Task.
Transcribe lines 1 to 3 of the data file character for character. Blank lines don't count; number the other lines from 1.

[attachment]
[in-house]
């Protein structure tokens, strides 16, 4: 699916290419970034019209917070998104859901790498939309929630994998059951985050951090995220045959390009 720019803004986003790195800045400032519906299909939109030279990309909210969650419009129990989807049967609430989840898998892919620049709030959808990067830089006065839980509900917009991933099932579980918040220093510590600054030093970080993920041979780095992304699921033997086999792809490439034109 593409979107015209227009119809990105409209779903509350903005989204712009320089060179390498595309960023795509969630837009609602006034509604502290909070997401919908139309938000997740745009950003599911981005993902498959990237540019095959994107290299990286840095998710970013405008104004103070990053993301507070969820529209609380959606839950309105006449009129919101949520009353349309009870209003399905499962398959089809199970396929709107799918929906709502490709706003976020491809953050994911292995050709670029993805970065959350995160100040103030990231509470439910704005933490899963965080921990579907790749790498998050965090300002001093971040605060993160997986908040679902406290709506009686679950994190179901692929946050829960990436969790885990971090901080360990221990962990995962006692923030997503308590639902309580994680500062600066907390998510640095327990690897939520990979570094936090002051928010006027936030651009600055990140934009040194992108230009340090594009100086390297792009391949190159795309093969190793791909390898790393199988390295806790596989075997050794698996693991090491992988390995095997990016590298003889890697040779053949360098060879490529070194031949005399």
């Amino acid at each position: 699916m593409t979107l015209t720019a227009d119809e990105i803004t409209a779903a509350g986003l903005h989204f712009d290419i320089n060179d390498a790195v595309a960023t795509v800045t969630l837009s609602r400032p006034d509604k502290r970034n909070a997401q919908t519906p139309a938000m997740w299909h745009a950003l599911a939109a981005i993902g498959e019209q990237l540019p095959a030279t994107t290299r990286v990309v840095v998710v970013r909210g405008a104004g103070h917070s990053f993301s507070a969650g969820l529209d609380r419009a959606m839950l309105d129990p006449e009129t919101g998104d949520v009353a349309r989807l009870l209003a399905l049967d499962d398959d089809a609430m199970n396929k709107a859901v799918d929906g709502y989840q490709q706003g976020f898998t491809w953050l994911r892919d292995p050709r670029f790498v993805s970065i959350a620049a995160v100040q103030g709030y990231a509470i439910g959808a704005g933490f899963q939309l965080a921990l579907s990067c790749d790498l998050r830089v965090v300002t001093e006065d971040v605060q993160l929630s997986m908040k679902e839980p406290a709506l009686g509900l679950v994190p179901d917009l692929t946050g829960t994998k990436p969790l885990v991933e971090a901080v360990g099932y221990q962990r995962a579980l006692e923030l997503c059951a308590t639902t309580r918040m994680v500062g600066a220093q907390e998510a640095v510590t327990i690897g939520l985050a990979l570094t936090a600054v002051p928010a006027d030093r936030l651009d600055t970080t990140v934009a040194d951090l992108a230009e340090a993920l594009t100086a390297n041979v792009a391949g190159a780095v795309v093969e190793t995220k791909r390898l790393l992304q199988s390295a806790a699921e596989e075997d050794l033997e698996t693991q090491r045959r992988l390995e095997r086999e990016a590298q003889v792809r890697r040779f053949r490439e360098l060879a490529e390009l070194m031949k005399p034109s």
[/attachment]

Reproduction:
[in-house]
């Protein structure tokens, strides 16, 4: 699916290419970034019209917070998104859901790498939309929630994998059951985050951090995220045959390009 720019803004986003790195800045400032519906299909939109030279990309909210969650419009129990989807049967609430989840898998892919620049709030959808990067830089006065839980509900917009991933099932579980918040220093510590600054030093970080993920041979780095992304699921033997086999792809490439034109 593409979107015209227009119809990105409209779903509350903005989204712009320089060179390498595309960023795509969630837009609602006034509604502290909070997401919908139309938000997740745009950003599911981005993902498959990237540019095959994107290299990286840095998710970013405008104004103070990053993301507070969820529209609380959606839950309105006449009129919101949520009353349309009870209003399905499962398959089809199970396929709107799918929906709502490709706003976020491809953050994911292995050709670029993805970065959350995160100040103030990231509470439910704005933490899963965080921990579907790749790498998050965090300002001093971040605060993160997986908040679902406290709506009686679950994190179901692929946050829960990436969790885990971090901080360990221990962990995962006692923030997503308590639902309580994680500062600066907390998510640095327990690897939520990979570094936090002051928010006027936030651009600055990140934009040194992108230009340090594009100086390297792009391949190159795309093969190793791909390898790393199988390295806790596989075997050794698996693991090491992988390995095997990016590298003889890697040779053949360098060879490529070194031949005399």
């Amino acid at each position: 699916m593409t979107l015209t720019a227009d119809e990105i803004t409209a779903a509350g986003l903005h989204f712009d290419i320089n060179d390498a790195v595309a960023t795509v800045t969630l837009s609602r400032p006034d509604k502290r970034n909070a997401q919908t519906p139309a938000m997740w299909h745009a950003l599911a939109a981005i993902g498959e019209q990237l540019p095959a030279t994107t290299r990286v990309v840095v998710v970013r909210g405008a104004g103070h917070s990053f993301s507070a969650g969820l529209d609380r419009a959606m839950l309105d129990p006449e009129t919101g998104d949520v009353a349309r989807l009870l209003a399905l049967d499962d398959d089809a609430m199970n396929k709107a859901v799918d929906g709502y989840q490709q706003g976020f898998t491809w953050l994911r892919d292995p050709r670029f790498v993805s970065i959350a620049a995160v100040q103030g709030y990231a509470i439910g959808a704005g933490f899963q939309l965080a921990l579907s990067c790749d790498l998050r830089v965090v300002t001093e006065d971040v605060q993160l929630s997986m908040k679902e839980p406290a709506l009686g509900l679950v994190p179901d917009l692929t946050g829960t994998k990436p969790l885990v991933e971090a901080v360990g099932y221990q962990r995962a579980l006692e923030l997503c059951a308590t639902t309580r918040m994680v500062g600066a220093q907390e998510a640095v510590t327990i690897g939520l985050a990979l570094t936090a600054v002051p928010a006027d030093r936030l651009d600055t970080t990140v934009a040194d951090l992108a230009e340090a993920l594009t100086a390297n041979v792009a391949g190159a780095v795309v093969e190793t995220k791909r390898l790393l992304q199988s390295a806790a699921e596989e075997d050794l033997e698996t693991q090491r045959r992988l390995e095997r086999e990016a590298q003889v792809r890697r040779f053949r490439e360098l060879a490529e390009l070194m031949k005399p034109s």